In the last few years, Twitter (and other social media) has become increasingly important for journalists. It can be where news breaks; it can be used to for story sourcing (it allows direct, quick contact with potential sources and new information, as Spencer Howson pointed out many, many weeks ago) or even pressuring talent.
However, it can also be home to unverified rumour, misinformation or deliberate falsehood. The plethora of “Celebrity XYZ’s death” hoaxes prove this, with Morgan Freeman the latest in a long line of people sent to an early and inaccurate grave via Twitter. And, as I discussed in previous weeks, while journalists need to be speedy, they still need to be accurate and any mistakes are potentially very damaging to a journalist’s (and news organisation’s) credibility (and if they are correcting their errors properly, will be on public display for the rest of time).
Unfortunately, as Susan Hetherington discussed in the Week 8 lecture (the crowd sourcing one – blimey, I’m getting a lot of mileage from that 50 minutes), journalists can’t just dismiss Twitter out of hand – news of both Whitney Houston’s and Michael Jackson’s death did indeed “break” first via tweets.
So how can journalists ensure they don’t get caught in a Twitter (or other social media, or online source) trap?
Incorrect by default
A quick look through the Poynter Institute site pulled up this interesting quote from the New York Times social media producer Daniel Victor.
Essentially, Victor begins, when looking at breaking news, with a “default” assumption that “everything I see is full of crap.” He says he will only tweet/ retweet it himself once it’s fully proven to be accurate. “If I can poke any holes in it, I’m not tweeting it, and I do my best to needle it like hell,” he said.
He says he puts the info through a “verification gauntlet” – evaluating the account by number of tweets and followers, account verification, the poster’s spelling and grammar. Links need to be to reliable website and tweets need to actually reflect the story. There’s a couple of other things he does for quotes and videos as well (check the link for full details).
But is Daniel Victor the only one who does these things? Or do these checks form some kind of “rule-set” for verifying online info?
Twitter rules, ok?
By the looks of it, Victor’s process for verifying online information is pretty similar to how other reputable journalists do it. A quick search turns up a number of good checklists (which I’ll definitely be printing and sticking to the wall somewhere).
Paul Bradshaw, from the Online Journalism Blog, has written a comprehensive, three layer test/ checklist for verifying online information. I won’t try and extensively quote from it, as it’s quite long, but it’s well worth a read.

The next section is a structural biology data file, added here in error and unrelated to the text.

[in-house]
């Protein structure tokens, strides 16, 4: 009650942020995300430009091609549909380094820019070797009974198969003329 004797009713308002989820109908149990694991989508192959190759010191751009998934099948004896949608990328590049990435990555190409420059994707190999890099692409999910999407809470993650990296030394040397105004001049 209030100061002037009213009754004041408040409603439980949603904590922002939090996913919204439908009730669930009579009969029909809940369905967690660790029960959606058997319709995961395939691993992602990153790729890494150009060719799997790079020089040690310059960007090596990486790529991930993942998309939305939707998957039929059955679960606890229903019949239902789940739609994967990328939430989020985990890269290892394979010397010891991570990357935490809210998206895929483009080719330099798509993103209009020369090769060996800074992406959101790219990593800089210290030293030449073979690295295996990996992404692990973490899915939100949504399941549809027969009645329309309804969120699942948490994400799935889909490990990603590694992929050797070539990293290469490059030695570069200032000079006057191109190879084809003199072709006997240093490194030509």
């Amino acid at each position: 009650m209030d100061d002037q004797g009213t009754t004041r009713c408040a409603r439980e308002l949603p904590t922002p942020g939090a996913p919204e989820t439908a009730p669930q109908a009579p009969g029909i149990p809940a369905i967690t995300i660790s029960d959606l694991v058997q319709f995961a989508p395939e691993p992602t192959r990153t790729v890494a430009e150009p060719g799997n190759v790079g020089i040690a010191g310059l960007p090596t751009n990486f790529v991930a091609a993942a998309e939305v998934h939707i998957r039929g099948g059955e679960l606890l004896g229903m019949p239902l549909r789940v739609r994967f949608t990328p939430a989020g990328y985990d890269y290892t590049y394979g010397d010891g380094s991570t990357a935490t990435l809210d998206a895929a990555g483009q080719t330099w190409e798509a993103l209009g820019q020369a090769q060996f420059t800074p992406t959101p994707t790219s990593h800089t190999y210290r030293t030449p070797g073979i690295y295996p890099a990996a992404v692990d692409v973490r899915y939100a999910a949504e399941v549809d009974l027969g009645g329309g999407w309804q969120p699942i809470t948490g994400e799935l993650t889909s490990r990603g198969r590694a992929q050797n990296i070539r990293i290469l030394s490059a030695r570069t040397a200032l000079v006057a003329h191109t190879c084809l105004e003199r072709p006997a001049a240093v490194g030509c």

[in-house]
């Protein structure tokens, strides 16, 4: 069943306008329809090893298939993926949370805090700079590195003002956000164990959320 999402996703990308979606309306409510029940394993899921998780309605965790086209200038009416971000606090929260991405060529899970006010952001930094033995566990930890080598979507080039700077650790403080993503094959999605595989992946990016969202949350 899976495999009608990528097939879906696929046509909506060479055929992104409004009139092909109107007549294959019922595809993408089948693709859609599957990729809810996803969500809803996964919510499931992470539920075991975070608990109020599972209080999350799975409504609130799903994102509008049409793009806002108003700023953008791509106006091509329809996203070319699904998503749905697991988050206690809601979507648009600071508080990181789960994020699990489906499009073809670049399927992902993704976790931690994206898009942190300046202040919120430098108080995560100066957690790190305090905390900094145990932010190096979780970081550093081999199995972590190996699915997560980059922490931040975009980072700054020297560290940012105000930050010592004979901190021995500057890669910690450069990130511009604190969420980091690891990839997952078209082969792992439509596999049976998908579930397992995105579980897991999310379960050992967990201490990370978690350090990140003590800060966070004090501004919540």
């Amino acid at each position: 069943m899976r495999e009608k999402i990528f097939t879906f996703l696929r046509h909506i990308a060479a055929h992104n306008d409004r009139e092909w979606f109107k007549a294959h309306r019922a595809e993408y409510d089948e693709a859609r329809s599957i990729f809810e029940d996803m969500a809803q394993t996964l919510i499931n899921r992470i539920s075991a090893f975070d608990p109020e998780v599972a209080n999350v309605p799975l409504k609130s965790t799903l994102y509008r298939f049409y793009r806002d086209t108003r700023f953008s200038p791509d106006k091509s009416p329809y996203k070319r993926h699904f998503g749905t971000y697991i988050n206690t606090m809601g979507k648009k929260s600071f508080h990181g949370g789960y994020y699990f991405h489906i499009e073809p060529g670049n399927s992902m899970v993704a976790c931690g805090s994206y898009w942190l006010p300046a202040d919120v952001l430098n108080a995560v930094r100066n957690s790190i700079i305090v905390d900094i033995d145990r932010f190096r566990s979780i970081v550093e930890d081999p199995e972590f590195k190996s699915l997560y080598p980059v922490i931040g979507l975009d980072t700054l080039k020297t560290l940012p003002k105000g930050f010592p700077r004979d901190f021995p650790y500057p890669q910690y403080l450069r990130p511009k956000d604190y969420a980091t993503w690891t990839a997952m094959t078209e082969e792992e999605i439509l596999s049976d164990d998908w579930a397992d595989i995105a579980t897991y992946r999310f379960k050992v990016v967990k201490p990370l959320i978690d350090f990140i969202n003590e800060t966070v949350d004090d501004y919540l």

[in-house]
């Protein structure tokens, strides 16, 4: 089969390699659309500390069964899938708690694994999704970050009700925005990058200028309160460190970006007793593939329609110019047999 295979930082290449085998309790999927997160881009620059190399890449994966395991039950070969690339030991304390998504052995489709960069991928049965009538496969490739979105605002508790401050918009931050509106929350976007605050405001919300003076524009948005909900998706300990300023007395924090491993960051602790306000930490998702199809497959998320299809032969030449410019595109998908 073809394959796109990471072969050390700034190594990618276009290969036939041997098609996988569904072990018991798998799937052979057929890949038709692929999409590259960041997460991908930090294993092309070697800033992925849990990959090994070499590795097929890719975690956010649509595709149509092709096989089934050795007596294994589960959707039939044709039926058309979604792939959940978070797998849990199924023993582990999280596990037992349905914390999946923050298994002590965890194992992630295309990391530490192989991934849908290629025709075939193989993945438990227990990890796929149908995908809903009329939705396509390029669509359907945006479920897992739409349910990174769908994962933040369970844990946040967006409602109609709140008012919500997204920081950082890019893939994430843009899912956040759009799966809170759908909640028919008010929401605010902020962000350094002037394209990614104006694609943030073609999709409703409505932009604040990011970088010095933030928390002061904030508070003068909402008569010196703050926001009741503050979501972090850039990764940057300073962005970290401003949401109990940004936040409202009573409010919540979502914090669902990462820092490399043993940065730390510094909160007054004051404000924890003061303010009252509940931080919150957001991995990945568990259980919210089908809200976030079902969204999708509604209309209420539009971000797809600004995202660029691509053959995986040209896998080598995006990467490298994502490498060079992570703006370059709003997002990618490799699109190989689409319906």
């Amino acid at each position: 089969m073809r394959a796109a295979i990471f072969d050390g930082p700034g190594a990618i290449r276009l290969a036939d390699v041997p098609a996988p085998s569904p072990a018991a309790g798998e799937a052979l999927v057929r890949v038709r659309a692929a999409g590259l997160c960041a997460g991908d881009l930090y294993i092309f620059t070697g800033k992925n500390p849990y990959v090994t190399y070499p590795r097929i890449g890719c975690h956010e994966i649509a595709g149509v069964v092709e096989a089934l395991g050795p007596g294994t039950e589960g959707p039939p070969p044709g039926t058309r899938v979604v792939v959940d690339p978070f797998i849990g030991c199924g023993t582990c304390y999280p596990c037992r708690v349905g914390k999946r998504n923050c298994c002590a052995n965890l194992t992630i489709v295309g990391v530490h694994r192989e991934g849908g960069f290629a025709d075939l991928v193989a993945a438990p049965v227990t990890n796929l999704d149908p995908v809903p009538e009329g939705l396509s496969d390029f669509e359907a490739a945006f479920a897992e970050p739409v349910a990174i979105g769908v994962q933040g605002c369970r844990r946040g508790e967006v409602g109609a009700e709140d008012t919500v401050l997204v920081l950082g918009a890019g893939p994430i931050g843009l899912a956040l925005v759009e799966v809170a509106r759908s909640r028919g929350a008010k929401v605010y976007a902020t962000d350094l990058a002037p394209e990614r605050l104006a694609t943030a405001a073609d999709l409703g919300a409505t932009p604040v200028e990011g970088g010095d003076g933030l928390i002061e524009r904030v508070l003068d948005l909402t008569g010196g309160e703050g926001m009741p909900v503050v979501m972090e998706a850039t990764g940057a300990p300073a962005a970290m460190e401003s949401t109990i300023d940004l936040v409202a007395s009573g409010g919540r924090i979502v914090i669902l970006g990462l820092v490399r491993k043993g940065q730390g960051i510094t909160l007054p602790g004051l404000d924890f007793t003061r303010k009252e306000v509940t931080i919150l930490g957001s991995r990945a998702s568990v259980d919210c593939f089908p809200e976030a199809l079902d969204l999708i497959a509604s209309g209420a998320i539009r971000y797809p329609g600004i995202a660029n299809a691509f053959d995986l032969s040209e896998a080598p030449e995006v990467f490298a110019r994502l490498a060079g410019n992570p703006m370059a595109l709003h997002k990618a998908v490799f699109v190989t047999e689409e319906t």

Essentially, Bradshaw breaks it down into:
1. Content – is the information “too good to be true”?
Is the information recent and is it frequently updated – this might indicate it’s accurate. Though watch out for photo and video manipulation
2. Context – how reliable is the author?
Age of the (Twitter) account, who the person is following (and being followed by), correlation with other accounts, reliability of any links are all relevant questions.
3. Code – how accurate are the websites; are they who they claim to be?
Check the website address and domain name (government departments are usually .gov and sites with .com “offer no guarantees). Run a Whois search and find out who the address is registered to. Look at older, archived versions of any web pages and look for changes.
Obviously, this is quite a brief summary of Bradshaw’s points. The full story has a lot of good examples to follow as well.
Former journalism educator Peter Verweij has written his own “Seven top tips for verifying tweets” – the suggestions are mostly the same, but also adds the idea of “crowd sourcing” the verification (asking your followers whether something seems genuine – I personally think this might be a bit risk), as well as thinking about “damage control” – the risk/ damage that could be caused by publicising or not.
Craig Kanalley, from Media Helping Media, also has a list for assessing tweet reliability (including checking the time stamp for the tweet in question).
Craig Silverman (from Poynter’s “Regret the Error”) has also put together a roundup of various journalists and news organisations’ (such as the BBC) social media verification practices (piece was written for the Columbia Journalism Review).
Between all these sources, I should have enough ideas about how to verify social media claims and information. It might seem like overkill (and I am a perfectionist), but I think the ramifications of reporting incorrect information, or falling for the ever-traditional Twitter hoax, are too great to be ignored.
Talk to your sources (and nobody is foolproof)
A common piece of advice across all the above is to actually talk to your sources. Try and get in contact with them, either physically (phone call etc) or directly through Twitter (if the person has broken some news). Hopefully, communicating directly will give a better indication of the source’s validity.
However, saying that, I feel I must end on a cautionary tale.* Earlier this year, the BBC posted a photo to accompany a story about a massacre in the ongoing Syrian conflict. However, the photo was actually from the Iraq war in 2003. The article is well worth reading and provides an insight into the BBC’s “verification hub” and the thought processes and decisions around publishing information sourced from users. But the fact even the BBC is making crucial errors just goes to show that, as hard as journalists may try to verify their material, mistakes can still be made. We are all fallible. Nobody is foolproof.
*Link retweeted weeks ago by Susan Hetherington, from one of my previous journalism tutors.